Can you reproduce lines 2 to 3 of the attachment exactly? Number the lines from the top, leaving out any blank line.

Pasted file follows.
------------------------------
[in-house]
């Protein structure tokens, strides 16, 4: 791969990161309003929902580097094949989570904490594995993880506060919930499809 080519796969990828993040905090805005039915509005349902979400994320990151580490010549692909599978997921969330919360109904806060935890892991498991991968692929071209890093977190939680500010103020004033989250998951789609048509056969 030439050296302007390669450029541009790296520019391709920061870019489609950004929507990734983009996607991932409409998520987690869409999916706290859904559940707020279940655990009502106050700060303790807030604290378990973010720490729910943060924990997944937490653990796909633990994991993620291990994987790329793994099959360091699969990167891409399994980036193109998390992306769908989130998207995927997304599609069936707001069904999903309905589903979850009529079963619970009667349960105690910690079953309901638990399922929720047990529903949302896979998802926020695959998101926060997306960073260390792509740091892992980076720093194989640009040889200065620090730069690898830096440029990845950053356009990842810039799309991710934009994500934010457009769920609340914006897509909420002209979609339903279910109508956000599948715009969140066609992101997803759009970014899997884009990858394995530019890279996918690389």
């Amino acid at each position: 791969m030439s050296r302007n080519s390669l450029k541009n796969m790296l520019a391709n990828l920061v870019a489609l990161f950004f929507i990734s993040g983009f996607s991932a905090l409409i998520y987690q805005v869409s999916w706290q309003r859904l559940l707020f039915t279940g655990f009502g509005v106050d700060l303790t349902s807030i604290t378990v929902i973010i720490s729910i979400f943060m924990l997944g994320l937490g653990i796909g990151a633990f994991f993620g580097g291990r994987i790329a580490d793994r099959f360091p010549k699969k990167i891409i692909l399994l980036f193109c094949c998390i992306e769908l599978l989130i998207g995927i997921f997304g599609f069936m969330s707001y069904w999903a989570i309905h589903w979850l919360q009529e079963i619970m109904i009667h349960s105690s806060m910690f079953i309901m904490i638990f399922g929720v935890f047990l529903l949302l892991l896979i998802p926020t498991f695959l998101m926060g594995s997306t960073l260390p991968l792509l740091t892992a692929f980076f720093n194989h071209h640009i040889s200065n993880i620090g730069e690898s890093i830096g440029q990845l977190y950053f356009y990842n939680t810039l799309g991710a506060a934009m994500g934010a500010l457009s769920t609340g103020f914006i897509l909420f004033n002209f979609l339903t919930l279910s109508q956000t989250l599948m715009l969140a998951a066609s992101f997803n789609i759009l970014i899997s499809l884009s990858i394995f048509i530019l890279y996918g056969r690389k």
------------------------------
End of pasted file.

């Protein structure tokens, strides 16, 4: 791969990161309003929902580097094949989570904490594995993880506060919930499809 080519796969990828993040905090805005039915509005349902979400994320990151580490010549692909599978997921969330919360109904806060935890892991498991991968692929071209890093977190939680500010103020004033989250998951789609048509056969 030439050296302007390669450029541009790296520019391709920061870019489609950004929507990734983009996607991932409409998520987690869409999916706290859904559940707020279940655990009502106050700060303790807030604290378990973010720490729910943060924990997944937490653990796909633990994991993620291990994987790329793994099959360091699969990167891409399994980036193109998390992306769908989130998207995927997304599609069936707001069904999903309905589903979850009529079963619970009667349960105690910690079953309901638990399922929720047990529903949302896979998802926020695959998101926060997306960073260390792509740091892992980076720093194989640009040889200065620090730069690898830096440029990845950053356009990842810039799309991710934009994500934010457009769920609340914006897509909420002209979609339903279910109508956000599948715009969140066609992101997803759009970014899997884009990858394995530019890279996918690389």
């Amino acid at each position: 791969m030439s050296r302007n080519s390669l450029k541009n796969m790296l520019a391709n990828l920061v870019a489609l990161f950004f929507i990734s993040g983009f996607s991932a905090l409409i998520y987690q805005v869409s999916w706290q309003r859904l559940l707020f039915t279940g655990f009502g509005v106050d700060l303790t349902s807030i604290t378990v929902i973010i720490s729910i979400f943060m924990l997944g994320l937490g653990i796909g990151a633990f994991f993620g580097g291990r994987i790329a580490d793994r099959f360091p010549k699969k990167i891409i692909l399994l980036f193109c094949c998390i992306e769908l599978l989130i998207g995927i997921f997304g599609f069936m969330s707001y069904w999903a989570i309905h589903w979850l919360q009529e079963i619970m109904i009667h349960s105690s806060m910690f079953i309901m904490i638990f399922g929720v935890f047990l529903l949302l892991l896979i998802p926020t498991f695959l998101m926060g594995s997306t960073l260390p991968l792509l740091t892992a692929f980076f720093n194989h071209h640009i040889s200065n993880i620090g730069e690898s890093i830096g440029q990845l977190y950053f356009y990842n939680t810039l799309g991710a506060a934009m994500g934010a500010l457009s769920t609340g103020f914006i897509l909420f004033n002209f979609l339903t919930l279910s109508q956000t989250l599948m715009l969140a998951a066609s992101f997803n789609i759009l970014i899997s499809l884009s990858i394995f048509i530019l890279y996918g056969r690389k």